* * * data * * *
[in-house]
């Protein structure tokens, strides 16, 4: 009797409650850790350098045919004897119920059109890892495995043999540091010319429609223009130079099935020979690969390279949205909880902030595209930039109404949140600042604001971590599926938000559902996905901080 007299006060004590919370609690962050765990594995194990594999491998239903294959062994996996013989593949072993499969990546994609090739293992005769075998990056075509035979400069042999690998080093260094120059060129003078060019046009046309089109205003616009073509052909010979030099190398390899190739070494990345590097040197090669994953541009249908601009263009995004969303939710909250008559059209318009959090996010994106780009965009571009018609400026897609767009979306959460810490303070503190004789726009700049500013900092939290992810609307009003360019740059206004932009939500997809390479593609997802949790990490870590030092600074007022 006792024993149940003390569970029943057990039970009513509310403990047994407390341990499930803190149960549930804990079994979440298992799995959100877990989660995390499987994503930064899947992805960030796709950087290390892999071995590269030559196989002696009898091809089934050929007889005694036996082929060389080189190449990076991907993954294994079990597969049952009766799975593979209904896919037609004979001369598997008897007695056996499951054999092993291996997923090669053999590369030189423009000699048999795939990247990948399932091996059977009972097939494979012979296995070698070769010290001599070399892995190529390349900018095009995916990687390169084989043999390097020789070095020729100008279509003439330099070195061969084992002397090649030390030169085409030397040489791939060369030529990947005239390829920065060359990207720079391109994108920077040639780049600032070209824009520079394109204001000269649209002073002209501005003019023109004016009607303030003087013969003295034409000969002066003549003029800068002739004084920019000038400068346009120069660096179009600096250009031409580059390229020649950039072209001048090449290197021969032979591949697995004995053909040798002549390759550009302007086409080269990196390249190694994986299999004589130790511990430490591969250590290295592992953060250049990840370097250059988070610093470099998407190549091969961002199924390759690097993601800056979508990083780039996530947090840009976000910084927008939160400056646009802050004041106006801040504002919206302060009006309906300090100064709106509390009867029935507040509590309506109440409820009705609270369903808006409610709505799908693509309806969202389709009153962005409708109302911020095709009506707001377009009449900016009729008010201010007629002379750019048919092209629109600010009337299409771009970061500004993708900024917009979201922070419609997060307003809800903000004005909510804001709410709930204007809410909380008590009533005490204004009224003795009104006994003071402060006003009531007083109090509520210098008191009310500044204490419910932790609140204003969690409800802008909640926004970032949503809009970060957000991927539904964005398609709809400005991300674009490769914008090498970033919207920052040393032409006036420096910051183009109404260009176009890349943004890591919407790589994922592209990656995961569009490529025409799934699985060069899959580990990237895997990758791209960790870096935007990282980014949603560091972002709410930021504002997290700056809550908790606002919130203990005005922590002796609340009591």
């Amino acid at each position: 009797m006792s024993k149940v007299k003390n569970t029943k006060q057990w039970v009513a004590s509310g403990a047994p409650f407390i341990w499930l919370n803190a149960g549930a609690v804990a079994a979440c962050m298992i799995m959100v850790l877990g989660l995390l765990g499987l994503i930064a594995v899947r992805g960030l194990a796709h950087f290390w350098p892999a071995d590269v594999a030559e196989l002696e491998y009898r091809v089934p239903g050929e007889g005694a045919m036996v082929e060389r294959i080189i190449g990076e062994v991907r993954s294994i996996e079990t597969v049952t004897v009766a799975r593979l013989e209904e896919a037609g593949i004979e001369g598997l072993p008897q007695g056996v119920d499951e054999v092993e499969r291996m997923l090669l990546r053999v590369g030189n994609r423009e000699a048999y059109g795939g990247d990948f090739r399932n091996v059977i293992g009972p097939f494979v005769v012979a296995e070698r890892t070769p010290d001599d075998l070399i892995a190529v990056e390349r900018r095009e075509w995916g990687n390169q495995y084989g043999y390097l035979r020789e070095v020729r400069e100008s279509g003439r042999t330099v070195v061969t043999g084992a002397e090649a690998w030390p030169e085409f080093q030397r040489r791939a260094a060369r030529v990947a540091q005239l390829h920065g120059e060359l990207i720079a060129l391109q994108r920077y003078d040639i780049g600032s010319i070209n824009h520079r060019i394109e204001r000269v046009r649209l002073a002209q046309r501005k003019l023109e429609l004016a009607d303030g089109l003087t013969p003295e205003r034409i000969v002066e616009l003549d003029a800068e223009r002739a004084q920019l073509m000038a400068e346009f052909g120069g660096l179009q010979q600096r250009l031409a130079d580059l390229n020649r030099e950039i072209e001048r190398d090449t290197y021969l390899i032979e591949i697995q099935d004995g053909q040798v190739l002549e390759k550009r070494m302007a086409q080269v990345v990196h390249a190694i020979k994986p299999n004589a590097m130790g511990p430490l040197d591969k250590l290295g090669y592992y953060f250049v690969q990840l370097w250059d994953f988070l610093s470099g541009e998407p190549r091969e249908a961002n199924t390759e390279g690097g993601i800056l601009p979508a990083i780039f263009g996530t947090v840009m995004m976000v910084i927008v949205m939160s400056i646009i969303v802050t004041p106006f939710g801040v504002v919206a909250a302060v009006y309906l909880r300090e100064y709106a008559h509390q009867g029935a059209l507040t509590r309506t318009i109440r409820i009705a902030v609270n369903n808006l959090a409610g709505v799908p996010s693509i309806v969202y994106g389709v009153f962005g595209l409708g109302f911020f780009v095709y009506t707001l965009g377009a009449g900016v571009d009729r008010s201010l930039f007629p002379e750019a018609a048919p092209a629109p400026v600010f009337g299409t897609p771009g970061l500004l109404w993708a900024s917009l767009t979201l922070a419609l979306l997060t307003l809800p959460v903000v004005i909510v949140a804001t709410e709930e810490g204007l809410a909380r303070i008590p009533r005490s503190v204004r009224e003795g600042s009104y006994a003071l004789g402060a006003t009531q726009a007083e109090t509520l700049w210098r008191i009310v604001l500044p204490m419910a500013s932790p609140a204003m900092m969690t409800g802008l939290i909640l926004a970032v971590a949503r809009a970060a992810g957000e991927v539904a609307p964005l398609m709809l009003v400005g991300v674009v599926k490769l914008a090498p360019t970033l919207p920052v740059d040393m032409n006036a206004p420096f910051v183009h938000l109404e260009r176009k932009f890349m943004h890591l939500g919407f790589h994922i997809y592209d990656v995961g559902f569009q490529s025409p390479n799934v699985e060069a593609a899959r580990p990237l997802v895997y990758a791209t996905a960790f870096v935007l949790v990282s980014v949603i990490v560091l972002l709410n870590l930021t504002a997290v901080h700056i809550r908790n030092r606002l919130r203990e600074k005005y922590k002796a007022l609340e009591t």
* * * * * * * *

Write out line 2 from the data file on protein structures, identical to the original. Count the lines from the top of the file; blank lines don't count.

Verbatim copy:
């Protein structure tokens, strides 16, 4: 009797409650850790350098045919004897119920059109890892495995043999540091010319429609223009130079099935020979690969390279949205909880902030595209930039109404949140600042604001971590599926938000559902996905901080 007299006060004590919370609690962050765990594995194990594999491998239903294959062994996996013989593949072993499969990546994609090739293992005769075998990056075509035979400069042999690998080093260094120059060129003078060019046009046309089109205003616009073509052909010979030099190398390899190739070494990345590097040197090669994953541009249908601009263009995004969303939710909250008559059209318009959090996010994106780009965009571009018609400026897609767009979306959460810490303070503190004789726009700049500013900092939290992810609307009003360019740059206004932009939500997809390479593609997802949790990490870590030092600074007022 006792024993149940003390569970029943057990039970009513509310403990047994407390341990499930803190149960549930804990079994979440298992799995959100877990989660995390499987994503930064899947992805960030796709950087290390892999071995590269030559196989002696009898091809089934050929007889005694036996082929060389080189190449990076991907993954294994079990597969049952009766799975593979209904896919037609004979001369598997008897007695056996499951054999092993291996997923090669053999590369030189423009000699048999795939990247990948399932091996059977009972097939494979012979296995070698070769010290001599070399892995190529390349900018095009995916990687390169084989043999390097020789070095020729100008279509003439330099070195061969084992002397090649030390030169085409030397040489791939060369030529990947005239390829920065060359990207720079391109994108920077040639780049600032070209824009520079394109204001000269649209002073002209501005003019023109004016009607303030003087013969003295034409000969002066003549003029800068002739004084920019000038400068346009120069660096179009600096250009031409580059390229020649950039072209001048090449290197021969032979591949697995004995053909040798002549390759550009302007086409080269990196390249190694994986299999004589130790511990430490591969250590290295592992953060250049990840370097250059988070610093470099998407190549091969961002199924390759690097993601800056979508990083780039996530947090840009976000910084927008939160400056646009802050004041106006801040504002919206302060009006309906300090100064709106509390009867029935507040509590309506109440409820009705609270369903808006409610709505799908693509309806969202389709009153962005409708109302911020095709009506707001377009009449900016009729008010201010007629002379750019048919092209629109600010009337299409771009970061500004993708900024917009979201922070419609997060307003809800903000004005909510804001709410709930204007809410909380008590009533005490204004009224003795009104006994003071402060006003009531007083109090509520210098008191009310500044204490419910932790609140204003969690409800802008909640926004970032949503809009970060957000991927539904964005398609709809400005991300674009490769914008090498970033919207920052040393032409006036420096910051183009109404260009176009890349943004890591919407790589994922592209990656995961569009490529025409799934699985060069899959580990990237895997990758791209960790870096935007990282980014949603560091972002709410930021504002997290700056809550908790606002919130203990005005922590002796609340009591």